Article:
Our best assumption is that they are still a 93-win team the rest of the way, so we simply take their projected win percentage (.571) and apply it to their remaining games (148), making their updated projection 94 wins. They have added a win to their preseason expected total by playing so well in the first two weeks of the season.

For an updated look at how ZiPS thinks your team will finish the season, here are the updated projected standings through April 20, rounded to the nearest win:

Even though they are currently leading the NL West, the Padres are still projected as the third-worst team in the majors, behind the Blue Jays and Astros. The Jays are also off to a good start (9-7), but keep in mind that they have yet to play the Yankees, Rays or Red Sox.

The Red Sox's falling into third place was the only major change when comparing the update with the original predictions. For the preseason ZiPS predictions in The Mag, the Red Sox were projected to win the AL East. After their slow start, they are now projected to miss the playoffs. That slow start created a large hole that they now have to dig out of, and with two good teams in the division, it won’t be easy. While Boston’s slow start isn’t reflective of how good the Sox are as a team, their place in the standings may just be “real," because they now have to play better than their true talent level in order to close the gap. They may be able to do it, but it will now be an upset if the Red Sox make the playoffs.

Zach Sanders is a writer for FanGraphs.

FanGraphs: Hanson, Wells do it differently

April, 9, 2010
4/09/10
2:37
PM ET
It was a treat to watch a matchup Thursday night between two sophomore hurlers: the Atlanta Braves' Tommy Hanson and Chicago Cubs' Randy Wells. Hanson finished third in the NL Rookie of the Year voting last season, while Wells was sixth. Clearly, both pitchers have the potential to play large roles in their respective organizations' futures. However, when they take to the mound, these two hurlers employ very different, yet effective, approaches.



Last season, Hanson's fastball sat at 92 mph, while his slider came in at 83 mph, his curve at 75 mph and his seldom-used change-up at 83 mph, according to Pitch Type velocities at FanGraphs. In the first inning of last night's game, the 23-year-old came out like a man possessed and was throwing his fastball 96-97 mph, his slider 89 mph and his curve 75 mph. The Cubs hitters were simply overmatched, and Hanson struck out the side (with a walk of Derrek Lee mixed in).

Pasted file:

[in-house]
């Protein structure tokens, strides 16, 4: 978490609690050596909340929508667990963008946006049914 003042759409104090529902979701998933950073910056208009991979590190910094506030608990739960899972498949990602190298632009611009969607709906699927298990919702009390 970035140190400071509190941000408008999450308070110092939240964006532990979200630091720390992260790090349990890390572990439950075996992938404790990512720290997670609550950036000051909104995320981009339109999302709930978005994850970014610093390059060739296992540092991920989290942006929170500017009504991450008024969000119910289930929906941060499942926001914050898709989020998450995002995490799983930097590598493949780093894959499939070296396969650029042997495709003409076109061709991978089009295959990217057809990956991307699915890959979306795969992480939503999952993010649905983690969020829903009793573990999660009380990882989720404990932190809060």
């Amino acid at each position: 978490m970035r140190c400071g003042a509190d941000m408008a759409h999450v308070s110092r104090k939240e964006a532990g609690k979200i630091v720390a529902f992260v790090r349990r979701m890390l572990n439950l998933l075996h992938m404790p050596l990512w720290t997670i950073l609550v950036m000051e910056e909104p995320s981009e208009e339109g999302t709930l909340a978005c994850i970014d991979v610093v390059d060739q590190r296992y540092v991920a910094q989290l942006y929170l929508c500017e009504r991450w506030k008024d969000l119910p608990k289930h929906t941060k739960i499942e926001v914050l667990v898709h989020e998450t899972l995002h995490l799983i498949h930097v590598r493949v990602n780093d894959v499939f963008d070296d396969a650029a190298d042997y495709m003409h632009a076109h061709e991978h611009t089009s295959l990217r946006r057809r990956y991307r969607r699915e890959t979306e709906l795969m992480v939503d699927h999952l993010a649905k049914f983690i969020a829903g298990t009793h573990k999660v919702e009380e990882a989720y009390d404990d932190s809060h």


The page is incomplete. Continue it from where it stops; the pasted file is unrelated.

Hanson came out in subsequent innings and took a little off his pitches; the adrenaline had clearly drained a bit. Even so, he was still pumping his pitches in at a higher velocity than last season's averages. When all was said and done, he had struck out seven batters in 5 1/3 innings, while issuing three walks and two solo homers. Along with the seven K's, another seven of his outs came on fly balls and two were via the ground ball.

A former minor league catcher who couldn't hit, Wells is already 27 years old. The late bloomer came into the first inning of last night's game showing respectable velocity at 88-92 mph. His approach, though, was to induce contact with his heavy sinker. Wells' ground-ball rate was just shy of 50 percent in 2009 (while Hanson just scraped 40 percent). The Cubs pitcher had his good sinker working Thursday, and he made the Braves hitters look like they should all take up new careers on the mound. And he did it without mid-to-high-90s heat.

Wells induced 13 ground ball outs; that's important because it means none of those batted balls were a threat to go over the wall for a home run, or to split the outfield defense for a bases-clearing triple. Just two of his 18 outs came in the air. When Wells did get into trouble, he was able to defuse the situations with three double plays. Jason Heyward, Atlanta's rookie phenom, was rendered impotent by Wells' approach. The right-fielder could not get any lift on the ball. He rolled into a force play in the second inning and then, after breaking his bat, grounded weakly back to Wells in the fourth. All the Braves hitters shared his frustrations.

In 27 starts in '09, Wells posted a WAR (Wins Above Replacement) of 3.0, while Hanson came in at 2.6 WAR in 21 starts. While the Braves right-hander is clearly a crowd favorite for his radar-busting velocities and eye-popping counting stats, Wells has shown that he can be an equally effective big league pitcher -- albeit with a lower overall ceiling -- by pounding the lower half of the strike zone with sinkers and pitching to contact.